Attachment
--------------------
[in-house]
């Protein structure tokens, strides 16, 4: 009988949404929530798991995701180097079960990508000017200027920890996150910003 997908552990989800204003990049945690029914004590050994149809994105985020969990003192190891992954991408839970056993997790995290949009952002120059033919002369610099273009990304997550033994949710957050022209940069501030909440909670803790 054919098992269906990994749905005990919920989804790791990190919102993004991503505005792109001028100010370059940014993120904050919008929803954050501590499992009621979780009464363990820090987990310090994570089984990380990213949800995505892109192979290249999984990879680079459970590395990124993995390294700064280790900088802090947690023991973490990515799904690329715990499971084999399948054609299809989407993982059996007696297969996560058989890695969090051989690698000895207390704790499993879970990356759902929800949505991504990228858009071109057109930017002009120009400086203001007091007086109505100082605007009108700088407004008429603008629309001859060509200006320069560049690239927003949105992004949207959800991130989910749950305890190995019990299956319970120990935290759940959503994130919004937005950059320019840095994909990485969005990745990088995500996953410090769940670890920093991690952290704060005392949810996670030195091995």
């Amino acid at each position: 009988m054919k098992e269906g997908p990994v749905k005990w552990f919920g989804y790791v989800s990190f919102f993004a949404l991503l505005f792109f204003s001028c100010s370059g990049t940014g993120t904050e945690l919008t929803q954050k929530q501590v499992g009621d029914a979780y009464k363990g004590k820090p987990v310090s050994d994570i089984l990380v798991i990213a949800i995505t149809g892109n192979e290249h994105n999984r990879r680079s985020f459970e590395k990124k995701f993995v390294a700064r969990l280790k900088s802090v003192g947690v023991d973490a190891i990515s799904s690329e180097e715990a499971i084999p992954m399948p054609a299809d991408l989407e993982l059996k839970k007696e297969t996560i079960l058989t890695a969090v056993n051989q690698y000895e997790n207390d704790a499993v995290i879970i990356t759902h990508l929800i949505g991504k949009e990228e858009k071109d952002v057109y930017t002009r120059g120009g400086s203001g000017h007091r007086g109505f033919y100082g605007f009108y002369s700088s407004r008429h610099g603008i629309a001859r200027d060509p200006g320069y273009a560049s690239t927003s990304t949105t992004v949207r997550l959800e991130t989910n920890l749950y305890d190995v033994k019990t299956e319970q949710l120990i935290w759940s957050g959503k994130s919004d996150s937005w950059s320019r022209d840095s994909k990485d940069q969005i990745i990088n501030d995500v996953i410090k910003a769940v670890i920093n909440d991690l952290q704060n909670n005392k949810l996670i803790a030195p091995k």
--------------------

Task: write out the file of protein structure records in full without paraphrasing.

[in-house]
């Protein structure tokens, strides 16, 4: 009988949404929530798991995701180097079960990508000017200027920890996150910003 997908552990989800204003990049945690029914004590050994149809994105985020969990003192190891992954991408839970056993997790995290949009952002120059033919002369610099273009990304997550033994949710957050022209940069501030909440909670803790 054919098992269906990994749905005990919920989804790791990190919102993004991503505005792109001028100010370059940014993120904050919008929803954050501590499992009621979780009464363990820090987990310090994570089984990380990213949800995505892109192979290249999984990879680079459970590395990124993995390294700064280790900088802090947690023991973490990515799904690329715990499971084999399948054609299809989407993982059996007696297969996560058989890695969090051989690698000895207390704790499993879970990356759902929800949505991504990228858009071109057109930017002009120009400086203001007091007086109505100082605007009108700088407004008429603008629309001859060509200006320069560049690239927003949105992004949207959800991130989910749950305890190995019990299956319970120990935290759940959503994130919004937005950059320019840095994909990485969005990745990088995500996953410090769940670890920093991690952290704060005392949810996670030195091995």
């Amino acid at each position: 009988m054919k098992e269906g997908p990994v749905k005990w552990f919920g989804y790791v989800s990190f919102f993004a949404l991503l505005f792109f204003s001028c100010s370059g990049t940014g993120t904050e945690l919008t929803q954050k929530q501590v499992g009621d029914a979780y009464k363990g004590k820090p987990v310090s050994d994570i089984l990380v798991i990213a949800i995505t149809g892109n192979e290249h994105n999984r990879r680079s985020f459970e590395k990124k995701f993995v390294a700064r969990l280790k900088s802090v003192g947690v023991d973490a190891i990515s799904s690329e180097e715990a499971i084999p992954m399948p054609a299809d991408l989407e993982l059996k839970k007696e297969t996560i079960l058989t890695a969090v056993n051989q690698y000895e997790n207390d704790a499993v995290i879970i990356t759902h990508l929800i949505g991504k949009e990228e858009k071109d952002v057109y930017t002009r120059g120009g400086s203001g000017h007091r007086g109505f033919y100082g605007f009108y002369s700088s407004r008429h610099g603008i629309a001859r200027d060509p200006g320069y273009a560049s690239t927003s990304t949105t992004v949207r997550l959800e991130t989910n920890l749950y305890d190995v033994k019990t299956e319970q949710l120990i935290w759940s957050g959503k994130s919004d996150s937005w950059s320019r022209d840095s994909k990485d940069q969005i990745i990088n501030d995500v996953i410090k910003a769940v670890i920093n909440d991690l952290q704060n909670n005392k949810l996670i803790a030195p091995k």